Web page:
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  • Monday, February 16, 2009
    PPR is on hiatus until March 2, 2009, as Joseph is dealing with the loss of his mother. Updates will return at that time.
    posted by joseph kyle @ 5:52 PM  
    Robbie Fulks 13 Hillbilly Greats
    Friday, February 6, 2009

    Recording a record of covers is always a hit-or-miss, but Robbie Fulks really did it right. His 2001 album, 13 Hillbilly Giants, is, as you would imagine, a baker's dozen of mostly obscure songs from Hillbilly and Country & Western artists. Recorded in a slapdash two-day session with Steve Albini, this record is as fresh and as vibrant as many of the original versions. The songs run the gamut, too; some songs are about drinking, about not drinking because of paternal responsibilities, loving one's wife; one song, "Knot Hole," is an ode to the joy of voyeurism! Then there's "Jeannie's Afraid of the Dark," an utterly depressing and totally obscure weepie about a dead child, written by Dolly Parton. I'm also fond of "Family Man," a minor hit for Frankie Miller, about not being a carouser because there are babies at home. It's a nice sentiment, and Fulks has me convinced that it's his song. That's when you know a cover is effective; if you make the listener feel the words deep inside. Good show, sir, good show!

    Listen To: Family Man

    13 Hillbilly Giants was released with love back in 2001 by Bloodshot Records

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    posted by joseph kyle @ 6:00 AM   0 comments
    Bon Iver Blood Bank
    Thursday, February 5, 2009

    I'm probably the only person in the world who didn't find Bon Iver's debut For Emma, Forever Ago that impressive. I didn't understand what the fuss was about; I thought the story of Justin Vernon's writing of it wasn't that mythic, especially when the story started to eclipse the actual content of the record. Rule of thumb: details of a creation should never outweigh the finished product. A nice story doth not true talent make.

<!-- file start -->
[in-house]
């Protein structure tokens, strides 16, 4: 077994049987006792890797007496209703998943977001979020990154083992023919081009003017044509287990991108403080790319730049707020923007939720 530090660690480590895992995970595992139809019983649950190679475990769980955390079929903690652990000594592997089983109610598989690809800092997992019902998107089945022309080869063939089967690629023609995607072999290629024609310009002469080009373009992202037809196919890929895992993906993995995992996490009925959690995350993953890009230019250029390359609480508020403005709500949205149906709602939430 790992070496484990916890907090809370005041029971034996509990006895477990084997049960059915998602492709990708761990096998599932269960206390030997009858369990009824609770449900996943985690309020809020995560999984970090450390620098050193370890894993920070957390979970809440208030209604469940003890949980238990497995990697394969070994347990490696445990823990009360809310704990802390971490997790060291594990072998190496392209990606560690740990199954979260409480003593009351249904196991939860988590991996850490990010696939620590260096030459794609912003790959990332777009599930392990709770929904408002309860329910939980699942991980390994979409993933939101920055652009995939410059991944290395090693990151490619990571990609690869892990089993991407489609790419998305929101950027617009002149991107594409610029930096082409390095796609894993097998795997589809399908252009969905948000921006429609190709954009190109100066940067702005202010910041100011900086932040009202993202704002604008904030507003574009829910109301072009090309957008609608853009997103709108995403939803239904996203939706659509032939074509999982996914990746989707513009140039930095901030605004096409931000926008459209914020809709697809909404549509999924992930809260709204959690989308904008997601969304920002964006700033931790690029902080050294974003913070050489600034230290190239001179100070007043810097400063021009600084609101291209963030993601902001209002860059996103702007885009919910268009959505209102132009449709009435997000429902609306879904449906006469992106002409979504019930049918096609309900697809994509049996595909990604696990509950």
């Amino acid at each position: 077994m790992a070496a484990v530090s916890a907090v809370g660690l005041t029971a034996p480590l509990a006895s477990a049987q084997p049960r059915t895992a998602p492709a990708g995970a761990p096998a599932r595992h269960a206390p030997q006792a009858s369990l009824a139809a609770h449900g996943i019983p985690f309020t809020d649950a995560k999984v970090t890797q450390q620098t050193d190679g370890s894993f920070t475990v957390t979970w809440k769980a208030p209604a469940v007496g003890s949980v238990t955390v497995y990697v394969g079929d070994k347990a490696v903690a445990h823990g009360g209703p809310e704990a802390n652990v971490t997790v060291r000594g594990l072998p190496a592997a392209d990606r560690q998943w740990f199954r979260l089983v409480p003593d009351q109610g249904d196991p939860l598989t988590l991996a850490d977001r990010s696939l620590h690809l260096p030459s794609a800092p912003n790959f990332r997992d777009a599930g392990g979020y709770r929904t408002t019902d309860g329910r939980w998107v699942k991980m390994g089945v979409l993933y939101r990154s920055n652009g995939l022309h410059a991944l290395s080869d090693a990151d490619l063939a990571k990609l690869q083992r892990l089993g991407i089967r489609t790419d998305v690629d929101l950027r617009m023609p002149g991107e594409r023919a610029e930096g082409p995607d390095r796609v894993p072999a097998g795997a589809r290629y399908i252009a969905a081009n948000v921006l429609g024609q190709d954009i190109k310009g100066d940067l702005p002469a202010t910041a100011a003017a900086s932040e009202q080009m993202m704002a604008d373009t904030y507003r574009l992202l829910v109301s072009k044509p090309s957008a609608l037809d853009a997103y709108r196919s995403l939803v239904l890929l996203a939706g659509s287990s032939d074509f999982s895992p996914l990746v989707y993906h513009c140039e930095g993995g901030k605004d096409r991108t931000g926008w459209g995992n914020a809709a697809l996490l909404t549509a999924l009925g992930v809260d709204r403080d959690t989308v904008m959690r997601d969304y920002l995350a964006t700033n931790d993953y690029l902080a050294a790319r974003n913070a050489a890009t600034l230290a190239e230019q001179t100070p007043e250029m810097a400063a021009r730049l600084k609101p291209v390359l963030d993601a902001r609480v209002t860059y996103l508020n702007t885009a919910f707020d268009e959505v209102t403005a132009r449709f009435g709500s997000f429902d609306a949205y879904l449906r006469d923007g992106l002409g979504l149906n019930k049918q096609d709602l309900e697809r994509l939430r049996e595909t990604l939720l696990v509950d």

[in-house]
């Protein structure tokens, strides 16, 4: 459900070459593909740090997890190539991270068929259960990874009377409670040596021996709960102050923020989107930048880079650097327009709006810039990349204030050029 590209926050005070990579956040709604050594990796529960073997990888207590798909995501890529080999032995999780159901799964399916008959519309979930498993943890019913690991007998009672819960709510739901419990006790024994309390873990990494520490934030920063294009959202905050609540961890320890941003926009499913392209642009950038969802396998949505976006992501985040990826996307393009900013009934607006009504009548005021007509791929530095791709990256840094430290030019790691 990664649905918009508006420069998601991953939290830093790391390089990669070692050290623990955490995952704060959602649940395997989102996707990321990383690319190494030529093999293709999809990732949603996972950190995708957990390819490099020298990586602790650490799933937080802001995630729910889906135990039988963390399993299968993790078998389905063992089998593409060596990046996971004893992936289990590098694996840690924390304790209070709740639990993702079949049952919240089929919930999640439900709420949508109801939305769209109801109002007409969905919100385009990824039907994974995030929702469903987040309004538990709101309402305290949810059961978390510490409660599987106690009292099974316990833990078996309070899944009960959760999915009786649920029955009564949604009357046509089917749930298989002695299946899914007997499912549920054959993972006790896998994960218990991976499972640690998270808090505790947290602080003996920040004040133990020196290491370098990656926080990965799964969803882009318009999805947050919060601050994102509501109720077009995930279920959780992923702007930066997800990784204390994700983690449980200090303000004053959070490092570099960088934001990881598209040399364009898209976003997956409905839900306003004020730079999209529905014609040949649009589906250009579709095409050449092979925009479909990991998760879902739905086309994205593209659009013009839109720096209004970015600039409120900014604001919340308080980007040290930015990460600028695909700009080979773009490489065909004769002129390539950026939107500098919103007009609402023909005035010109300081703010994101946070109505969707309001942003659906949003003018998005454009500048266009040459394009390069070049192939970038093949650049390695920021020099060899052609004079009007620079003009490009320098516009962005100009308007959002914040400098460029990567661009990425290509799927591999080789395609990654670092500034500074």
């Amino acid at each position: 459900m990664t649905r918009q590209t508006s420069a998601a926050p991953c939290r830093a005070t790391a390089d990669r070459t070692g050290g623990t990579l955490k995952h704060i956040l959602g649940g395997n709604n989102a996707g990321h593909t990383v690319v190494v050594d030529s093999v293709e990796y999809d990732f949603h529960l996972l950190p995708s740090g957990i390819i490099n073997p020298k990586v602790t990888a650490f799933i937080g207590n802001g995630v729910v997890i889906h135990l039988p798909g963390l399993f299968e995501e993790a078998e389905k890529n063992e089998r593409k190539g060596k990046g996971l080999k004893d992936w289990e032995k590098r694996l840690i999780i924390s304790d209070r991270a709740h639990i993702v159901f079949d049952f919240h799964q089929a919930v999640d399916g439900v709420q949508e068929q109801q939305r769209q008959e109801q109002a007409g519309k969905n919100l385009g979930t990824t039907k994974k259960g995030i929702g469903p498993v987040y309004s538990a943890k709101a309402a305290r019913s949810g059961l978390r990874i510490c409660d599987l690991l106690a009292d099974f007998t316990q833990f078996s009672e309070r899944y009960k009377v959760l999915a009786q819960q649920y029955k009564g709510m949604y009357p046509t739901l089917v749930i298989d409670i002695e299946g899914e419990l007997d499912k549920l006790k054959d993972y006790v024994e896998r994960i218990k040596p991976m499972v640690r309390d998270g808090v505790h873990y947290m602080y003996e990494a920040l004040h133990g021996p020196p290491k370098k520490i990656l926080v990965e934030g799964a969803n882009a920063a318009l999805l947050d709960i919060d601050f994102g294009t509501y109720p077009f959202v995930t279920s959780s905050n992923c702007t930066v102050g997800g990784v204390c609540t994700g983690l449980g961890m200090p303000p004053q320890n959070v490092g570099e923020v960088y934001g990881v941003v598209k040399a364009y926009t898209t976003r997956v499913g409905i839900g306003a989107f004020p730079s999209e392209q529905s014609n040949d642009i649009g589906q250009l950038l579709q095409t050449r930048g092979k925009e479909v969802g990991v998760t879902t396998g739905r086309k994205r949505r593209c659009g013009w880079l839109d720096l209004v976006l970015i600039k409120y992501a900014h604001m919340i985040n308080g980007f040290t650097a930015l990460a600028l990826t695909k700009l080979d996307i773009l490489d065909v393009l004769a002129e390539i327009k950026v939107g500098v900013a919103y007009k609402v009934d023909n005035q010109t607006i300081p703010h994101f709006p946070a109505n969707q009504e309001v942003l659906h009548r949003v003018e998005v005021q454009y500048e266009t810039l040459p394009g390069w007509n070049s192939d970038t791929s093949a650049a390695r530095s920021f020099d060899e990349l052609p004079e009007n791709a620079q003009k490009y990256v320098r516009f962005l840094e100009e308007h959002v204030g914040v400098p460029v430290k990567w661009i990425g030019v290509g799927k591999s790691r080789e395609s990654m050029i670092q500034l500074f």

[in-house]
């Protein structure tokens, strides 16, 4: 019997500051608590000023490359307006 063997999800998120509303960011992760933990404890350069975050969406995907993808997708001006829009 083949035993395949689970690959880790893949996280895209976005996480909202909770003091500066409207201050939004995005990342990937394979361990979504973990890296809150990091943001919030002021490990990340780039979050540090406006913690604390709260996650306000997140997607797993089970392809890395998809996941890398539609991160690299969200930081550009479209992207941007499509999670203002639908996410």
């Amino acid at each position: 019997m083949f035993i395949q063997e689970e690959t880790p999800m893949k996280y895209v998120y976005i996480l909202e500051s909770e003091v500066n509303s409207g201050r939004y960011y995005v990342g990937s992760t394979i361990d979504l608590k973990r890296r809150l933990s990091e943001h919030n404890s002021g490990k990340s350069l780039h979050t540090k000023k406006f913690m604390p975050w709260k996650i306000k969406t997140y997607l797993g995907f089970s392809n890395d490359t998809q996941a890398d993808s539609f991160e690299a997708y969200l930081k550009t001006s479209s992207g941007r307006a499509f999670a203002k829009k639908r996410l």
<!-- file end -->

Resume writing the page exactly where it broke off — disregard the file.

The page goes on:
But I'm a fair individual, and I must admit that my interest was subsequently piqued having heard the title track from the new EP, Blood Bank. It's a pretty interesting country-rocker that doesn't actually rock, but that's okay; it's still a catchy number, and Vernon's singing is both strong and engaging. It's a natural progression, especially since Bon Iver is now a BAND. The next song, "Beach Baby," isn't a cover of First Class, but it is a first class downbeat folk number, even if it fades out too early. "Babys" is minimalist piano playing one chord with some really gorgeous falsetto-ish singing. I like it. A lot. "Woods" is a vocoder-laden acappella song, and it's utterly beautiful; he goes all Beach Boys towards the end, and I'm like WOW, this is amazing stuff!

    So for those skeptics about the hype around their debut, Blood Bank is a wonderful little record that shows there's a real talent to be found here. Cynicism be damned.

    Listen To: "Blood Bank"

    Blood Bank is available now on Jagjaguwar

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    posted by joseph kyle @ 6:00 AM   0 comments
    The International Jetsetters Heart is Black
    Wednesday, February 4, 2009

    Say "featuring a member of Jesus and Mary Chain" and you'll pique my interest. Though they may be far gone and away (okay, reunion was two years ago, where's that album if they're 'back'?), they were one of the best bands of the late 20th Century, and I'm going to give the time of day to any project that carries that aforementioned tag. International Jetsetters may not feature a founding JaMC member, Loz Colbert is a collaborator, and vocalist Fi McFall sang with them once--and even this tenuous connection is enough for me!